More on immigration: Two groups affiliated with the billionaire conservative donors Charles and David Koch have launched a seven-figure national campaign to pressure Congress to act to protect so-called Dreamers —  immigrants who came to the country illegally as minors. That’s unlikely to happen in an election year, and the Koch network, which has pledged to spend up to $400 million ahead of the midterm election, has expressed frustration that the GOP-controlled Congress is running out the clock.

The Hill: Congress grinds to a halt as House leadership competitions consume both sides of the aisle. Allies of Majority Whip Steve ScaliseStephen (Steve) Joseph ScaliseRepublicans fear retribution for joining immigration revolt Top GOP donor threatens to stop giving to lawmakers over DACA battle Key House chairman floats changes to immigration bill MORE (R-La.) are frustrated that Speaker Paul RyanPaul Davis RyanRepublicans are strongly positioned to win Congress in November Don't let them fool you — Republicans love regulation, too Senate harassment bill runs into opposition from House MORE (R-Wis.) publicly endorsed House majority leader Kevin McCarthyKevin Owen McCarthyIvanka Trump to campaign for Devin Nunes in California Republicans are strongly positioned to win Congress in November Election fears recede for House Republicans MORE (R-Calif.) in the race.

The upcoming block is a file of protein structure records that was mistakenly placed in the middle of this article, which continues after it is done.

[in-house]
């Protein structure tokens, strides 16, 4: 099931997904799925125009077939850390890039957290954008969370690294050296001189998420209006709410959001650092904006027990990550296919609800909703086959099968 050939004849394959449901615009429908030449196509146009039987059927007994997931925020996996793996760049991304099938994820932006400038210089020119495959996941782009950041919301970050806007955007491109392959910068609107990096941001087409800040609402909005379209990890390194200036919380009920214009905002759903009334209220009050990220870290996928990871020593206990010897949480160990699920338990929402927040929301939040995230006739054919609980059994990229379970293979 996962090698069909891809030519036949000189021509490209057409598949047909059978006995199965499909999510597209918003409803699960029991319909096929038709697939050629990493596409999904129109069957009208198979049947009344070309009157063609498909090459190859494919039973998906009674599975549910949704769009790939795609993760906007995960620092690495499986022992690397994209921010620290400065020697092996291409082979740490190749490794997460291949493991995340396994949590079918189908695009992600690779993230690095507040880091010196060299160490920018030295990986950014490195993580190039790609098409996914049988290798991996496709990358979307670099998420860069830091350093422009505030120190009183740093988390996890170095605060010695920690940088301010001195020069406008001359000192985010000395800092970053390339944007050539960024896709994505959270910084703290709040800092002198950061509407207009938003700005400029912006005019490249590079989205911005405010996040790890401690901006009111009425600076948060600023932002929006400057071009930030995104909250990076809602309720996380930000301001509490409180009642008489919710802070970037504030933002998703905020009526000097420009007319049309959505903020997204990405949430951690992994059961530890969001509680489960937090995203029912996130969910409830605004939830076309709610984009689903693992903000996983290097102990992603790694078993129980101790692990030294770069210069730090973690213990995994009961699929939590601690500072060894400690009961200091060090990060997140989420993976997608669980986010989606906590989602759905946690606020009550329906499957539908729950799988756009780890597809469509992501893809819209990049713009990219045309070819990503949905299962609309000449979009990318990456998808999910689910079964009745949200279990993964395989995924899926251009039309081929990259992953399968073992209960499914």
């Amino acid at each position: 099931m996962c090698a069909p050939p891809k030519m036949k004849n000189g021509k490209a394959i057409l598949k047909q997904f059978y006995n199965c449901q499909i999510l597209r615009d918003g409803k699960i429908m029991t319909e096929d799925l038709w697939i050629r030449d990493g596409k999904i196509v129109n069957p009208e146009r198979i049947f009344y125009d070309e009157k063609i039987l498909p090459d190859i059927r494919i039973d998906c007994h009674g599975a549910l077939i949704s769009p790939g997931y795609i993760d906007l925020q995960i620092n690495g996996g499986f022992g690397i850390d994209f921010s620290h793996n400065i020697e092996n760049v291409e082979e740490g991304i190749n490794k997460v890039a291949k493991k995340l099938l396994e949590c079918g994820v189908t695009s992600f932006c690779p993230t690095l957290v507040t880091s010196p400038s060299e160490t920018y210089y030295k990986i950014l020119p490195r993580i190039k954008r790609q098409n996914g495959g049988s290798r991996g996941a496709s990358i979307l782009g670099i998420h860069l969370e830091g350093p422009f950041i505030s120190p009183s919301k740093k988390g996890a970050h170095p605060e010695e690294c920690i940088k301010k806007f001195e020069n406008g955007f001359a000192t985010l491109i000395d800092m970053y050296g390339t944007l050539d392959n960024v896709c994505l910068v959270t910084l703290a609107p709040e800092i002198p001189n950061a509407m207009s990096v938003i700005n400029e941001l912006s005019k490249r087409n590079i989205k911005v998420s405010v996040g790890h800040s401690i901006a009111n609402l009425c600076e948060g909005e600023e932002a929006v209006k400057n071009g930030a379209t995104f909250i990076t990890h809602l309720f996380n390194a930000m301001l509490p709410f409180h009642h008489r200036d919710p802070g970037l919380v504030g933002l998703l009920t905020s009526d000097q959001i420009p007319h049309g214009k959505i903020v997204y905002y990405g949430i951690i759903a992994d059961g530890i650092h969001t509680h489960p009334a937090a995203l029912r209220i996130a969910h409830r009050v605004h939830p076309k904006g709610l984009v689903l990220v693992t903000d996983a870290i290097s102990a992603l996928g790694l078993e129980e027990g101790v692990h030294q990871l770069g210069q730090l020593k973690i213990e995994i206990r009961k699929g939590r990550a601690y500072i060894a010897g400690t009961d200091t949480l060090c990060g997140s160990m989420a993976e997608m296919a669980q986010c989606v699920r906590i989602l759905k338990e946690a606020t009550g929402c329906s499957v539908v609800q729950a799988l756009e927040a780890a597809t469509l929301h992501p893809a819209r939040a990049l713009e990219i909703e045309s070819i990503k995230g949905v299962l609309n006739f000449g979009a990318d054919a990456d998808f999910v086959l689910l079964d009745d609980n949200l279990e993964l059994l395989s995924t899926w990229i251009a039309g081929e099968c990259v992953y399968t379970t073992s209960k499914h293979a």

GOP’s Tax Day trouble: Republicans blanketed the airwaves on Tuesday to sell their tax code overhaul. Republicans are banking on the public’s embrace of tax cuts to save the GOP majority in the House.

Bad news on that front — a new NBC/Wall Street Journal poll found that only 27 percent of the public thinks the law is a good idea, down from 30 percent in January. Thirty-six percent say it’s a bad idea.

Republicans are also cheerleading about the economy, but have a few mixed messages on that front. Kudlow, a deficit hawk, attacked the Congressional Budget Office, Congress’ green eyeshades, saying the scorekeepers should never be trusted. The CBO has projected massive deficits well into the future. But the Republican chairman of the Joint Economic Committee, Rep. Erik PaulsenErik Philip Paulsen2018 midterms: The blue wave or a red dawn? Republicans fear retribution for joining immigration revolt Immigration petition hits 204 as new Republican signs on MORE (R-Minn.), fired back, noting that the CBO is also projecting robust economic and job growth in the coming years. Which is it?